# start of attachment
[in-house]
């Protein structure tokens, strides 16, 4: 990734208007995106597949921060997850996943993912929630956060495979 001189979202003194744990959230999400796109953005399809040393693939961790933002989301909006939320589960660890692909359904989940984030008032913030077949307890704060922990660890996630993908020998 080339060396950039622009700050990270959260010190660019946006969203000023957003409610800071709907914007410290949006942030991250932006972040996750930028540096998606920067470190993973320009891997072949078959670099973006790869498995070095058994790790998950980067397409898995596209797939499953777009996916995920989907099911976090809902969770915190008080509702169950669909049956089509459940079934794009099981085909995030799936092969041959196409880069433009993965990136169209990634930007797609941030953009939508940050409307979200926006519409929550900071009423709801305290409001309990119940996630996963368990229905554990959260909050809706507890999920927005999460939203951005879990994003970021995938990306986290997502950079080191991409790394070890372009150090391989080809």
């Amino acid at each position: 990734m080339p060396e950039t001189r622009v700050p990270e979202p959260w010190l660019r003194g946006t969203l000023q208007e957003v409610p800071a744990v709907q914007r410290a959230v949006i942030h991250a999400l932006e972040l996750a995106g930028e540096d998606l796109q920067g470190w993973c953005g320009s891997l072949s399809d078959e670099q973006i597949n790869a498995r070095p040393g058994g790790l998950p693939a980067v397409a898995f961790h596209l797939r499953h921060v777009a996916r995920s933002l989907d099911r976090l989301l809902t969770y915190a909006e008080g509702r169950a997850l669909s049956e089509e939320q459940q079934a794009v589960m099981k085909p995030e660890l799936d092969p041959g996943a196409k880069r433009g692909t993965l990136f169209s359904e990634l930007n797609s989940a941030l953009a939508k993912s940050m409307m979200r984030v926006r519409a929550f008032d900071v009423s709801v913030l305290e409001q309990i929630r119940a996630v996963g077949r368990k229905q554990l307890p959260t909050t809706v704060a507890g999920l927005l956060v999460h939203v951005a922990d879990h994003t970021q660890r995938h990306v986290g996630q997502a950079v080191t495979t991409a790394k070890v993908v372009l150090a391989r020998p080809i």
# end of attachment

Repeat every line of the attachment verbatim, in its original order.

[in-house]
């Protein structure tokens, strides 16, 4: 990734208007995106597949921060997850996943993912929630956060495979 001189979202003194744990959230999400796109953005399809040393693939961790933002989301909006939320589960660890692909359904989940984030008032913030077949307890704060922990660890996630993908020998 080339060396950039622009700050990270959260010190660019946006969203000023957003409610800071709907914007410290949006942030991250932006972040996750930028540096998606920067470190993973320009891997072949078959670099973006790869498995070095058994790790998950980067397409898995596209797939499953777009996916995920989907099911976090809902969770915190008080509702169950669909049956089509459940079934794009099981085909995030799936092969041959196409880069433009993965990136169209990634930007797609941030953009939508940050409307979200926006519409929550900071009423709801305290409001309990119940996630996963368990229905554990959260909050809706507890999920927005999460939203951005879990994003970021995938990306986290997502950079080191991409790394070890372009150090391989080809």
């Amino acid at each position: 990734m080339p060396e950039t001189r622009v700050p990270e979202p959260w010190l660019r003194g946006t969203l000023q208007e957003v409610p800071a744990v709907q914007r410290a959230v949006i942030h991250a999400l932006e972040l996750a995106g930028e540096d998606l796109q920067g470190w993973c953005g320009s891997l072949s399809d078959e670099q973006i597949n790869a498995r070095p040393g058994g790790l998950p693939a980067v397409a898995f961790h596209l797939r499953h921060v777009a996916r995920s933002l989907d099911r976090l989301l809902t969770y915190a909006e008080g509702r169950a997850l669909s049956e089509e939320q459940q079934a794009v589960m099981k085909p995030e660890l799936d092969p041959g996943a196409k880069r433009g692909t993965l990136f169209s359904e990634l930007n797609s989940a941030l953009a939508k993912s940050m409307m979200r984030v926006r519409a929550f008032d900071v009423s709801v913030l305290e409001q309990i929630r119940a996630v996963g077949r368990k229905q554990l307890p959260t909050t809706v704060a507890g999920l927005l956060v999460h939203v951005a922990d879990h994003t970021q660890r995938h990306v986290g996630q997502a950079v080191t495979t991409a790394k070890v993908v372009l150090a391989r020998p080809i």